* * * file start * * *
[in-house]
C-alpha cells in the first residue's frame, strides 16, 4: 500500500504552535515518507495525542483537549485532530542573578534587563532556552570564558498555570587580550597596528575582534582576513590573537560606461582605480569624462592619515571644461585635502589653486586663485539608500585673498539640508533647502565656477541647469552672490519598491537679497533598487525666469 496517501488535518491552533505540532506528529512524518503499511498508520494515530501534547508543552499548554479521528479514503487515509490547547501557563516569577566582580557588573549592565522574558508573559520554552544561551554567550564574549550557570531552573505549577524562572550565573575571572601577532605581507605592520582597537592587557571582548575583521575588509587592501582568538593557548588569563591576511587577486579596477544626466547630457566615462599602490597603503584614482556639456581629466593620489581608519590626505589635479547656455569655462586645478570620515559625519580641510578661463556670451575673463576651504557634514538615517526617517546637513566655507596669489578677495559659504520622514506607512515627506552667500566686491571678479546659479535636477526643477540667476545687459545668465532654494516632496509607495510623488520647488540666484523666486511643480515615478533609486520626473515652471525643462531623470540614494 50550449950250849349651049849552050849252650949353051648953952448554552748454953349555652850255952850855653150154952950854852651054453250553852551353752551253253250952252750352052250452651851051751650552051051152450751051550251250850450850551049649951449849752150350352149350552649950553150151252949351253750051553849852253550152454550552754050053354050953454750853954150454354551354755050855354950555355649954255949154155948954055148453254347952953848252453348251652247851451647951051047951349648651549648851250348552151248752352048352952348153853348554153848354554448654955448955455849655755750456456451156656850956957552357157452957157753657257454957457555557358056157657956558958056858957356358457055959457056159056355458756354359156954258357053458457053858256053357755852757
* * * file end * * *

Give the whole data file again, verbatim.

[in-house]
C-alpha cells in the first residue's frame, strides 16, 4: 500500500504552535515518507495525542483537549485532530542573578534587563532556552570564558498555570587580550597596528575582534582576513590573537560606461582605480569624462592619515571644461585635502589653486586663485539608500585673498539640508533647502565656477541647469552672490519598491537679497533598487525666469 496517501488535518491552533505540532506528529512524518503499511498508520494515530501534547508543552499548554479521528479514503487515509490547547501557563516569577566582580557588573549592565522574558508573559520554552544561551554567550564574549550557570531552573505549577524562572550565573575571572601577532605581507605592520582597537592587557571582548575583521575588509587592501582568538593557548588569563591576511587577486579596477544626466547630457566615462599602490597603503584614482556639456581629466593620489581608519590626505589635479547656455569655462586645478570620515559625519580641510578661463556670451575673463576651504557634514538615517526617517546637513566655507596669489578677495559659504520622514506607512515627506552667500566686491571678479546659479535636477526643477540667476545687459545668465532654494516632496509607495510623488520647488540666484523666486511643480515615478533609486520626473515652471525643462531623470540614494 50550449950250849349651049849552050849252650949353051648953952448554552748454953349555652850255952850855653150154952950854852651054453250553852551353752551253253250952252750352052250452651851051751650552051051152450751051550251250850450850551049649951449849752150350352149350552649950553150151252949351253750051553849852253550152454550552754050053354050953454750853954150454354551354755050855354950555355649954255949154155948954055148453254347952953848252453348251652247851451647951051047951349648651549648851250348552151248752352048352952348153853348554153848354554448654955448955455849655755750456456451156656850956957552357157452957157753657257454957457555557358056157657956558958056858957356358457055959457056159056355458756354359156954258357053458457053858256053357755852757